Even short-handed, UCLA could reveal a lot about Chip Kelly against Oregon
The game was supposed to provide a brutally honest assessment of Chip Kelly in his third season at UCLA.
In a fascinating twist, it still might.
If Dorian Thompson-Robinson, the Pac-12’s most experienced quarterback, is unable to play Saturday against No. 11 Oregon because of COVID-19 issues, two facets of Kelly’s work will remain on high-definition display during the ESPN2 broadcast.
His recruiting and roster management.
Based on his injury history, Thompson-Robinson was unlikely to make it through a full season even before his status was jeopardized by two positive tests for the novel coronavirus among players, coaches and staff and a resulting quarantine of other players through contact tracing. UCLA also announced it had three positive tests from athletics support staff as well as two additional positives within the athletic department, one of which was verified as a false positive and another awaiting confirmation PCR testing.
Thompson-Robinson declared “I do NOT have Covid-19! lol” on Twitter on Friday evening, implying that if he was being held out of the game against Oregon it was because of contact tracing. As part of safety protocols, anyone deemed to have come in close contact with someone who tested positive is forced into quarantine for 14 days from the last date of contact. Thompson-Robinson deleted his tweet but sent another denying he has the virus.
Graduate transfer Qwuantrezz Knight is an early contender to be UCLA’s top defender and most buoyant player as a ‘striker’ in the Bruins’ new 4-2-5 defense.
He missed one full game and parts of four others because of injuries during his first two college seasons, providing an obvious need for a seasoned backup heading into 2020.
Yet Kelly entered the season without anyone on his roster besides Thompson-Robinson who had thrown a pass at the college level. The backups were two redshirt freshmen and a freshman who had thrown just 92 passes as a high school senior.
“Every snap is a new experience for them and they’re taking full advantage of it,” Kelly said last month. “They’re strong, they pick things up quickly, it’s just a matter of trying to get them all reps.”
Redshirt freshman Chase Griffin managed the final drive against California last weekend, making him the presumptive starter for the Bruins (1-1) against the Ducks (2-0) if Thompson-Robinson is unable to play, but he did not put the ball in the air. He handed off twice and ran once, gaining one yard.
Griffin piled up big numbers as a high school senior, throwing for 4,051 yards and 51 touchdowns. He was the Gatorade Texas state player of the year, but his numbers and his accolades couldn’t sway major college recruiters who questioned his size. Griffin drew interest from North Texas and Ivy League schools before joining the Bruins.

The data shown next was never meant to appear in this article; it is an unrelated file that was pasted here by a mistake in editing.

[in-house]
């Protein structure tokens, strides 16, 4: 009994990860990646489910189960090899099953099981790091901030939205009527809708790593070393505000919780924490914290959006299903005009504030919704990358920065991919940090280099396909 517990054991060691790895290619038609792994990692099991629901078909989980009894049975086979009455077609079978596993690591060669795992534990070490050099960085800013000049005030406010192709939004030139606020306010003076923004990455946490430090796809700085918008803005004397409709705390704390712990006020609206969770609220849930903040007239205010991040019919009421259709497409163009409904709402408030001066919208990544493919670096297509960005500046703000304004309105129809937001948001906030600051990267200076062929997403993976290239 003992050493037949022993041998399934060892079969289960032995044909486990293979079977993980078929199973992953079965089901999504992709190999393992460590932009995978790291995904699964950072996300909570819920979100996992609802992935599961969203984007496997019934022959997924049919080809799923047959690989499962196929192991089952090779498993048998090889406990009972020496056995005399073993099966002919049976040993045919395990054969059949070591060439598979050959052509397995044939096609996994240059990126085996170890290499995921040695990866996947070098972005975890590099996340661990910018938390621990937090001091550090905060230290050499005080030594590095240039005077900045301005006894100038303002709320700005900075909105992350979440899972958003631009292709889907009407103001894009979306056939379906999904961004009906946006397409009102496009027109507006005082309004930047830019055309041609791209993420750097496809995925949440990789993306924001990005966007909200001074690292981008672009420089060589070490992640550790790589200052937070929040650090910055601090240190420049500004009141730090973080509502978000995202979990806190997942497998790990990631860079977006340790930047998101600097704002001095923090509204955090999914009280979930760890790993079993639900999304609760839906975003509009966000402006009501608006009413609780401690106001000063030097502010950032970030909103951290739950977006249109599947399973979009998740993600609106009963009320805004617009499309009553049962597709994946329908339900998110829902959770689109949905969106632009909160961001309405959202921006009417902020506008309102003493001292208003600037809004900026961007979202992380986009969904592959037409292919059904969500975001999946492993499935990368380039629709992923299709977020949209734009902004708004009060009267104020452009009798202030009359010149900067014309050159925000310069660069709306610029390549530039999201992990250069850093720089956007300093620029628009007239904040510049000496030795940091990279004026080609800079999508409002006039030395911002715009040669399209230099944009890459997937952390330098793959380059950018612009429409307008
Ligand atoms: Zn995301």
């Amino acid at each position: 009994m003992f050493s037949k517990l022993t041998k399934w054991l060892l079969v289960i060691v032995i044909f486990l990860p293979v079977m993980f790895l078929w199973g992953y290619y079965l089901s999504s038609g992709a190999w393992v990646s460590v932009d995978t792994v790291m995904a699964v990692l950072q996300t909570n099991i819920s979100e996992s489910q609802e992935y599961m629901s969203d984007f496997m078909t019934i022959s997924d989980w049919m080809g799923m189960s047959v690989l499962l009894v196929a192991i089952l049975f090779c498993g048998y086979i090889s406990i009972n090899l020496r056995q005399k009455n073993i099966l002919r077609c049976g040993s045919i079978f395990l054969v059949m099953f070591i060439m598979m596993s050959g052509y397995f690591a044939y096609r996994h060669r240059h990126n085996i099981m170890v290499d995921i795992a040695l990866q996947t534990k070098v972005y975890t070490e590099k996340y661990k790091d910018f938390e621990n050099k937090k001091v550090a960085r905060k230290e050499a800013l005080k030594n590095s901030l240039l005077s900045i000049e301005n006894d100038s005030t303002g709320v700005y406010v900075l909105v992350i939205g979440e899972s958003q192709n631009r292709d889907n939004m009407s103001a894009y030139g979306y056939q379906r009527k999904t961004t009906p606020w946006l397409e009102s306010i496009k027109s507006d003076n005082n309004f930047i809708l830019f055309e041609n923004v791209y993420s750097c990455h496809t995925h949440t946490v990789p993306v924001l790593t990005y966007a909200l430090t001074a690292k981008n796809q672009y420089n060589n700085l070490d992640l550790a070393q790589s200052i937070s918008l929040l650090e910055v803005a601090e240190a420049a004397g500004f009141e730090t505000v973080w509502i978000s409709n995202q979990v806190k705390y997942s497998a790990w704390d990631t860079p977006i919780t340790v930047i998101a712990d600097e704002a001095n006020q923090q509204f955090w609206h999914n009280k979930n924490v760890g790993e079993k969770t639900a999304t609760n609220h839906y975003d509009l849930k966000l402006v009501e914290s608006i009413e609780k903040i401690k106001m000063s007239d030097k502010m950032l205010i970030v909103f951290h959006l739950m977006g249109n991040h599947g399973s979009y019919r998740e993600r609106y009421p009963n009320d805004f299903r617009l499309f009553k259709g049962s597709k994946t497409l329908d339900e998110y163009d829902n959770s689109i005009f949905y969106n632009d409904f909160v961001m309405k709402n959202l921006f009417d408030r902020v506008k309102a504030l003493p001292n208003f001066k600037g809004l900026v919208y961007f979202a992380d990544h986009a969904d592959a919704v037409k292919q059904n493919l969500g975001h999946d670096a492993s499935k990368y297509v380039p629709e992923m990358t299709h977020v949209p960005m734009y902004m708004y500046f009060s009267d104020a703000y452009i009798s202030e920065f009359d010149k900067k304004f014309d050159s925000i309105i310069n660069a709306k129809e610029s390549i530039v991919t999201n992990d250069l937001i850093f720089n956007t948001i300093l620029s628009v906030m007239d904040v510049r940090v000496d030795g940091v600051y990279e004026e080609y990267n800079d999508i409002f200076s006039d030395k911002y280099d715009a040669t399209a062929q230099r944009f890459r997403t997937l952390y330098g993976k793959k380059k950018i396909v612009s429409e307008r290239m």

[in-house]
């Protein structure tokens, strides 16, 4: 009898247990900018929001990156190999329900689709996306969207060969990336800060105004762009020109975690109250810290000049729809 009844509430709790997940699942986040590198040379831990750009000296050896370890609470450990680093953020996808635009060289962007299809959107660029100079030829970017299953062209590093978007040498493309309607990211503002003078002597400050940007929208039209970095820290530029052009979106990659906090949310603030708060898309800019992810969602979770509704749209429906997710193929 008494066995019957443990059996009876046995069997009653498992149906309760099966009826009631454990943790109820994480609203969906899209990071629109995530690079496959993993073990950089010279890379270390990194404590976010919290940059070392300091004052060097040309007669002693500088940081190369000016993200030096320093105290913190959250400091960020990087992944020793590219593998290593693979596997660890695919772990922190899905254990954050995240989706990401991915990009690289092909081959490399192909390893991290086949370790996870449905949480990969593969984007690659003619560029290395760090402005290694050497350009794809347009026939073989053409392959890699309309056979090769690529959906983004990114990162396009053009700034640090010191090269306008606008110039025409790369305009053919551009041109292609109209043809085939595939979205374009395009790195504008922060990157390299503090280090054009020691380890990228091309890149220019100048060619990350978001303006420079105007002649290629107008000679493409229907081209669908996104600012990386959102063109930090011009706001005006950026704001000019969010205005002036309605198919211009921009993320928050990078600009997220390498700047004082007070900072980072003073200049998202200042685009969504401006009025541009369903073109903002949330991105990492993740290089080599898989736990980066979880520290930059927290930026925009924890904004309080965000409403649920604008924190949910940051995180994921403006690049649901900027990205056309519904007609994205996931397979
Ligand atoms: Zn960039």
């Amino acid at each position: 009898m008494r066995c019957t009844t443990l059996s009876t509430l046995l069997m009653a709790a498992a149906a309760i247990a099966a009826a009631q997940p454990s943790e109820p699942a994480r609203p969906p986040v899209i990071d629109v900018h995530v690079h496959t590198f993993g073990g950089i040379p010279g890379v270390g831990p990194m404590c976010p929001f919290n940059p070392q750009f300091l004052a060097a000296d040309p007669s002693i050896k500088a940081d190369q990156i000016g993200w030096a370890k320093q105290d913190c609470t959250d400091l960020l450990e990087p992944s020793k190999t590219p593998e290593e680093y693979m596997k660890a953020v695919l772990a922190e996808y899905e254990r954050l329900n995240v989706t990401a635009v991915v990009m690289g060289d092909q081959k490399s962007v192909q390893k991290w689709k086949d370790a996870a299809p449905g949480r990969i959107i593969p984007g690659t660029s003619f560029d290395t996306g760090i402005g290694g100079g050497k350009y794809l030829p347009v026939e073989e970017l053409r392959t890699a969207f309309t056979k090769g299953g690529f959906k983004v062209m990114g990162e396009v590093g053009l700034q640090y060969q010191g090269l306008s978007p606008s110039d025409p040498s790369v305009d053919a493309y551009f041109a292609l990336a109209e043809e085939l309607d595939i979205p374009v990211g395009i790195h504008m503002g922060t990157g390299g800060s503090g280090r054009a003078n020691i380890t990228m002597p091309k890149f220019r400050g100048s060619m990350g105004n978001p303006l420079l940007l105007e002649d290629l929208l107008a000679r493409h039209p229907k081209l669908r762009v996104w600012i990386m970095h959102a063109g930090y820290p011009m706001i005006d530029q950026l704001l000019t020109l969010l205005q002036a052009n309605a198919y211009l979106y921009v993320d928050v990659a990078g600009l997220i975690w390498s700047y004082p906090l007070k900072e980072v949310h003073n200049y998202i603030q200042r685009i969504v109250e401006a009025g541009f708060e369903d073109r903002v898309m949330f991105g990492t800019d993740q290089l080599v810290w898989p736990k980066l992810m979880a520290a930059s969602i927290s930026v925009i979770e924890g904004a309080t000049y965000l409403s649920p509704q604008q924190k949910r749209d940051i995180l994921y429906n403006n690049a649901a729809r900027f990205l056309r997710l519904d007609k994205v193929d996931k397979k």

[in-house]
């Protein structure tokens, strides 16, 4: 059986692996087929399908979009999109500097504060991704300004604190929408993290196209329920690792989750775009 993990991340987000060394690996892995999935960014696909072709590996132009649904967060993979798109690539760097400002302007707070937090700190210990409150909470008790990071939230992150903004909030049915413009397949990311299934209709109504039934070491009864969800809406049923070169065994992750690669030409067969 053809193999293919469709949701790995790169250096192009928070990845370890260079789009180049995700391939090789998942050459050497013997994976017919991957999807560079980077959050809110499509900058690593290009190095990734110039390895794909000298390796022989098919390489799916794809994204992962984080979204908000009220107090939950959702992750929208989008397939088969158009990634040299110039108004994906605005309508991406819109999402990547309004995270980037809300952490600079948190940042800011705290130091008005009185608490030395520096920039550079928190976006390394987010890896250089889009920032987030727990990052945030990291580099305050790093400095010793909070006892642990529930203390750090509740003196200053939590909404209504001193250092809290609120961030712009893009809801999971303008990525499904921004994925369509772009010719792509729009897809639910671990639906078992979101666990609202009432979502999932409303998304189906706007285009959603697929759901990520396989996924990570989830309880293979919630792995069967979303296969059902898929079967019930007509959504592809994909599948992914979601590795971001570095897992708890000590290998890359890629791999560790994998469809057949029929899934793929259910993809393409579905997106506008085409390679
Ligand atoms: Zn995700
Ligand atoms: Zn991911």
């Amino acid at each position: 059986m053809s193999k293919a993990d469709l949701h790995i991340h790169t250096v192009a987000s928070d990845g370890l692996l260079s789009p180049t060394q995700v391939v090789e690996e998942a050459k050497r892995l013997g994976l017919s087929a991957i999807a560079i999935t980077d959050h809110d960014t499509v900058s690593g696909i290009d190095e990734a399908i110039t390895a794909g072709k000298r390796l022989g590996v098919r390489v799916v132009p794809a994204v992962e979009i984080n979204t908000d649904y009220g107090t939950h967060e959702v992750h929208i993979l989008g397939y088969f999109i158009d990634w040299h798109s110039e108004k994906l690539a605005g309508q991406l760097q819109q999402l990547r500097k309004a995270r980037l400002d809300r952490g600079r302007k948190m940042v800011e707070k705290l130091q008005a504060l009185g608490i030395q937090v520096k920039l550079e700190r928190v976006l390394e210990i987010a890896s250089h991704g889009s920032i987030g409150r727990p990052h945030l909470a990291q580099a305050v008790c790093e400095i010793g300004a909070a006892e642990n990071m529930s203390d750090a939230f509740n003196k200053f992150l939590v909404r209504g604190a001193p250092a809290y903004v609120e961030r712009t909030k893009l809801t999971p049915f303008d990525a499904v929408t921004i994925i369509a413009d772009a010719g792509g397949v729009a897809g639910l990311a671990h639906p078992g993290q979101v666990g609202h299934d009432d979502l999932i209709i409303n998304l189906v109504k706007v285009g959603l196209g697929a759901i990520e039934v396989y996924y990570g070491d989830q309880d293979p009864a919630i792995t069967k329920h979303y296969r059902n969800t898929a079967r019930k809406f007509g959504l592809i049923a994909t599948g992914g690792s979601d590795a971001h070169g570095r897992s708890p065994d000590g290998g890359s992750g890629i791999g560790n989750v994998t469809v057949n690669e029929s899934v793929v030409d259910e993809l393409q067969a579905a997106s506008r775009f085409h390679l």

UCLA coach Chip Kelly says he will miss the fans when he and the Bruins return to Oregon on Saturday amid the COVID-19 pandemic.
He’s listed at 5 feet 11 and 184 pounds, making him an undersized overachiever who could add his name to the list of UCLA backup quarterbacks who became saviors. Norman Dow helped the Bruins beat USC in 1966, John Barnes came out of nowhere to top the Trojans in 1992 and Jerry Neuheisel two-stepped all over Texas in 2014.
Neuheisel could give Griffin a pregame pep talk at Autzen Stadium considering he remains with the Bruins as a graduate assistant. So could Wayne Cook, the UCLA radio sideline reporter who was among a string of Bruins quarterbacks who went down in 1992, giving way to Barnes.
Kelly’s two other options at quarterback are Chase Artopoeus, a redshirt freshman walk-on, and Colson Yankoff, a highly regarded prospect whom Kelly allowed to move to wide receiver in training camp despite his standing as the team’s top backup to Thompson-Robinson.
Yankoff told Kelly he just wanted to get on the field … and funny how things work out, right? Kelly said last month that Yankoff would not split his practice and preparation time between wide receiver and quarterback as an insurance policy against Thompson-Robinson getting hurt because it would be detrimental to Yankoff’s bid to play wide receiver.
“It wouldn’t be fair for him to compete as a wide receiver if he had one foot in one room and one foot in the other room,” Kelly said, “so he’s full-time at wide receiver right now.”
Yankoff was a four-star high school prospect who spent his first college season at Washington before his arrival in Westwood. Kelly said the Huskies blocked Yankoff’s attempt for immediate eligibility with the Bruins last season but Washington disputed that account, saying it followed the usual procedure for intra-conference transfers.
If anyone other than Thompson-Robinson takes the first snap against the Ducks, his top responsibility could be handing the ball off to tailbacks Demetric Felton Jr. and Brittain Brown as part of a run-heavy approach designed to help alleviate the pressure on him.
Kelly likes to say that one of the best abilities is availability. Without Thompson-Robinson, the availability of a capable backup would be perhaps the most meaningful takeaway of Kelly’s time with the Bruins.
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